Why You Want Google Voice on Your iPhone

After over a year in limbo, Apple (s aapl) has reportedly approved Google’s Voice (s goog) application for the iTunes App Store, indicating that the iPhone may finally see the popular software, says TechCrunch. Initial thoughts for the rejection last year were based on AT&T’s involvement, but Google Voice is available for AT&T (s t) devices on other platforms, such as those running on the BlackBerry (s rimm) and Android operating systems. It later became clear that Apple held up Google Voice since it replicates native features on the iPhone. Now that Apple has loosened developer restrictions for iOS devices, Google’s app could find its way to iOS devices once Google updates it to support multitasking for iOS 4.

If you’re not familiar with Google Voice, I highly recommend you take a closer look at the software. Essentially, it can be used to route incoming calls to multiple handsets, landlines or VoIP services. You can even schedule which of your phones are active at certain times, so it’s possible to have your personal phone ring after work hours and just keep the business phone active during the day. Google Voice can also act as your voicemail service, providing speech-to-text translation of messages, which you can receive via email. Even better are the free text messages that can be sent through Google Voice on a handset or in a web browser, and low-cost international calls. All in all, Google Voice is a masterful method to manage communications.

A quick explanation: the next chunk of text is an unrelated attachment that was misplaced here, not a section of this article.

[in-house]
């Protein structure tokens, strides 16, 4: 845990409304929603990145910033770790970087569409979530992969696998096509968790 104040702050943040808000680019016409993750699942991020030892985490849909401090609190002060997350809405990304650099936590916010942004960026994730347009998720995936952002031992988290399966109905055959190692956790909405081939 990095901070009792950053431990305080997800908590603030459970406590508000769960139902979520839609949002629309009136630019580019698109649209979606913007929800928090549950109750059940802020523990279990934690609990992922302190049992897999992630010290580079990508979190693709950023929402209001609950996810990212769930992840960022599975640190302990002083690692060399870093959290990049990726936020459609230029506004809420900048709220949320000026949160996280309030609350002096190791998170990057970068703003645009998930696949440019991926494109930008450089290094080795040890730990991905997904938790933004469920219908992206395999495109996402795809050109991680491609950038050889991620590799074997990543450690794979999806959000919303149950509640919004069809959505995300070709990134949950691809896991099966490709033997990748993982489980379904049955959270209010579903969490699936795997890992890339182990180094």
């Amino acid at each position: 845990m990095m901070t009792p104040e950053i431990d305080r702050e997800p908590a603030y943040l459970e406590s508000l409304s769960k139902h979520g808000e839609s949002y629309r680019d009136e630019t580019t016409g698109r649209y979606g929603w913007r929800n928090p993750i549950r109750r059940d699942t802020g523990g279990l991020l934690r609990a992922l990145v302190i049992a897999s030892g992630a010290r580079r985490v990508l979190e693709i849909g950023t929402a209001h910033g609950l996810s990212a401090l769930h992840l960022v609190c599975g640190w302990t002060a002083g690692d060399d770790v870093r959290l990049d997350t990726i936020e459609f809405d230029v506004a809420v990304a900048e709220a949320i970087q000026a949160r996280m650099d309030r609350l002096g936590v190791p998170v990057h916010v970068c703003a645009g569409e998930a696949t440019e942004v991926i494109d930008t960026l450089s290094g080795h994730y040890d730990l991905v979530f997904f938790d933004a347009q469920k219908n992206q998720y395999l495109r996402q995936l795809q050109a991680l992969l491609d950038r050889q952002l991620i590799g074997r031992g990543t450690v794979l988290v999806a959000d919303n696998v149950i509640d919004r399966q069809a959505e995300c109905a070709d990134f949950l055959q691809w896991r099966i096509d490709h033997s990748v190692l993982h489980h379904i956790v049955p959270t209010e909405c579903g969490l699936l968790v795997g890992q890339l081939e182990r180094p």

Indeed, I found the service so appealing that it became part of my decision to switch from an iPhone 3GS  to a Google Nexus One at the beginning of this year. A few others in my circle of peers used the same criteria and also left the iPhone behind, although there were other factors involved, such as Apple’s control over the ecosystem, coverage issues with AT&T and better Gmail integration in Android. But mainstream consumers aren’t likely to see Google Voice as a “killer app” like I have, so I doubt that Android users will be swayed back to an iPhone once Google Voice appears in the iTunes App Store.

Although it’s easy to think of the iPhone when talking about Google Voice, there’s a place for the software on the iPod touch and iPad devices as well. Google Voice currently isn’t a voice over IP service, so calls are handled by cellular networks. However, I’ve routed incoming cellular calls to my Skype number in the past, allowing me to receive calls on a non-cellular device. It’s not uncommon for me to reply to or send text messages on the Google Voice website from my iPad, so having such functionality in a handy app that runs in the background would be welcome.

Now that the Google Voice for iOS brouhaha appears to be closing down, all we need is for Google to add video calls to the service. I doubt Google would use Apple’s FaceTime method for such a feature, which is sure to start another ruckus on our handsets!

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